Some reasons for the growing gap could be that the economic situation for a lot of people living in low- and moderate-income and minority communities is worse. Credit is harder to secure, and debt-to-income requirements are higher.

Howard “Hoddy” Hanna, president and CEO of Howard Hanna Real Estate Services, said he is not surprised by the study’s findings.

He said the difficulty many working-class borrowers face now stems from the Dodd-Frank Wall Street Reform and Consumer Protection Act of 2010, which requires lenders to more closely scrutinize borrowers’ financial information to make sure they can afford a mortgage.

One of the provisions prohibits banks from approving mortgages for anyone whose debt-to-income ratio is higher than 43 percent. Banks used to be able to approve borrowers with a ratio of around 50 percent or even higher. Credit score requirements also have gone from around 570-580 to around 640-650.

“The provisions in the Act makes it very difficult for lenders to lend money to low- and moderate-income borrowers,” Mr. Hanna said. He pointed out that financial institutions in the business of originating mortgages they plan to resell on the secondary market must meet standards for government sponsored buyers like Fannie Mae and Freddie Mac and other big banks.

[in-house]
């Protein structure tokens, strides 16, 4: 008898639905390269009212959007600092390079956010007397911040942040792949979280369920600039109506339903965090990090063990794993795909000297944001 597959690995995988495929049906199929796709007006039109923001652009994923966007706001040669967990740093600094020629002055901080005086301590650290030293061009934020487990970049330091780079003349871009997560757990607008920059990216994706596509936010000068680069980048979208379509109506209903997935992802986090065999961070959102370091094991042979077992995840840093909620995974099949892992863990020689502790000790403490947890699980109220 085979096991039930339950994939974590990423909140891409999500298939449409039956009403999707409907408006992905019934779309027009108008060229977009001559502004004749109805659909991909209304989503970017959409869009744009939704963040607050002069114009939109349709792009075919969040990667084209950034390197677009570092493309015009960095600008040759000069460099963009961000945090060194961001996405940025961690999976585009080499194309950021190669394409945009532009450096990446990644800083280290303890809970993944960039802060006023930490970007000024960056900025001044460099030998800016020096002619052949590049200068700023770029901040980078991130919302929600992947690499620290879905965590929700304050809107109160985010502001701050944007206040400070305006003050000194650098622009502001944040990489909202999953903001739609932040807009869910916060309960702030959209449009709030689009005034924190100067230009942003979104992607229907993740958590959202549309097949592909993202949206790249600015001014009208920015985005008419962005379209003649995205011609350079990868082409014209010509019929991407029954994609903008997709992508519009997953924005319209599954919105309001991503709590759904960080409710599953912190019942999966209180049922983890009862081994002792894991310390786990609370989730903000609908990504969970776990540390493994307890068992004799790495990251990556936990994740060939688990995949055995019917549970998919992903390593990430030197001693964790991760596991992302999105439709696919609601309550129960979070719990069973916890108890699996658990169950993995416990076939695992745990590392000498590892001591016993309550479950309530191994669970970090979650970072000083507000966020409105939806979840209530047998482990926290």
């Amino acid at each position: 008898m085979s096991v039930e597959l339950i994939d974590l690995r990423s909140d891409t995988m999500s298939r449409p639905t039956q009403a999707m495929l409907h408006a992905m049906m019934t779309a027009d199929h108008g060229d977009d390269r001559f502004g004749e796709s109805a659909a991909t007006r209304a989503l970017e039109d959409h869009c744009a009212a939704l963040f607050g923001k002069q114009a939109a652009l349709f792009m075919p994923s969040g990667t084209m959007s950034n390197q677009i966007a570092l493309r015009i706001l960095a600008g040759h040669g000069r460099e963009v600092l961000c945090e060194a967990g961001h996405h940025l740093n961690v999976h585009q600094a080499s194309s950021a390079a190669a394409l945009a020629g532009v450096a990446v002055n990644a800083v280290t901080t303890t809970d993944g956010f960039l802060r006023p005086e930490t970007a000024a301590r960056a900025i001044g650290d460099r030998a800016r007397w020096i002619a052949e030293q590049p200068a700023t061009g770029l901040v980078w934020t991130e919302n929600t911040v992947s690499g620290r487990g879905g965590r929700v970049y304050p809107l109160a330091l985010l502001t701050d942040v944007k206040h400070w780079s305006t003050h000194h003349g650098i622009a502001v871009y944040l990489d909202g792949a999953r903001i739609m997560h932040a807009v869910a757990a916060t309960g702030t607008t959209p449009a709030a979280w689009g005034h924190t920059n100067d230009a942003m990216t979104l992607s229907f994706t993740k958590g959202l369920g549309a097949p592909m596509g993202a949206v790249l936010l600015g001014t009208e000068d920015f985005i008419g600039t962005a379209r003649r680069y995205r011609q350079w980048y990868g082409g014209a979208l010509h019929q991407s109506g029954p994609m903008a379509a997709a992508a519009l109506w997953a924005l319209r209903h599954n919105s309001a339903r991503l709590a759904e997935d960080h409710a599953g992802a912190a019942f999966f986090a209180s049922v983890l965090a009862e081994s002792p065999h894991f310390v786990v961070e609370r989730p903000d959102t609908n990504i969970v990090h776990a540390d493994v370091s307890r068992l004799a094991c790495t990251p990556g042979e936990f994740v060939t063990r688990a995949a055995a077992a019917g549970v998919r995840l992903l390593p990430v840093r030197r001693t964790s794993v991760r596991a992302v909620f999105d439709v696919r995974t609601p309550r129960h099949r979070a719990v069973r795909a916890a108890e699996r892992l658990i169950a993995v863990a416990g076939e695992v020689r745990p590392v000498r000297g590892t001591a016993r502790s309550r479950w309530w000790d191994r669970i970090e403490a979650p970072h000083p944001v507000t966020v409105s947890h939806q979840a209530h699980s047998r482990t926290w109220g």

“It hurts moderate-income borrowers because credit scores are not there and down payments are not there,” Mr. Hanna said. “To me it’s an overreaction to the financial crisis. I think it’s unfair to people who would be good home buyers.

“With most folks, at the end of the day their largest asset is the equity in their house. We are taking a whole generation of qualified people and holding them back now and discounting them from the American Dream and the opportunity to build equity in a house for the future.”

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The Mortgage Market’s Next Opportunity

Tim Manni

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The U.S. mortgage market has enjoyed historically low mortgage rates for so long that the pool of potential refinance customers has shrunk dramatically, forcing mortgage professionals to not only layoff employees, but to also seek a new audience in which to concentrate their business. But which part of the market is primed to take off now that refinancing is tapering off—is it purchase loans, home equity loans, do we dare even suggest that non-prime lending could be the next profitable audience?

To learn more about where the mortgage market is headed next, we interviewed Peter S. Reinhart, Esq., director of the Kislak Real Estate Institute at Monmouth University.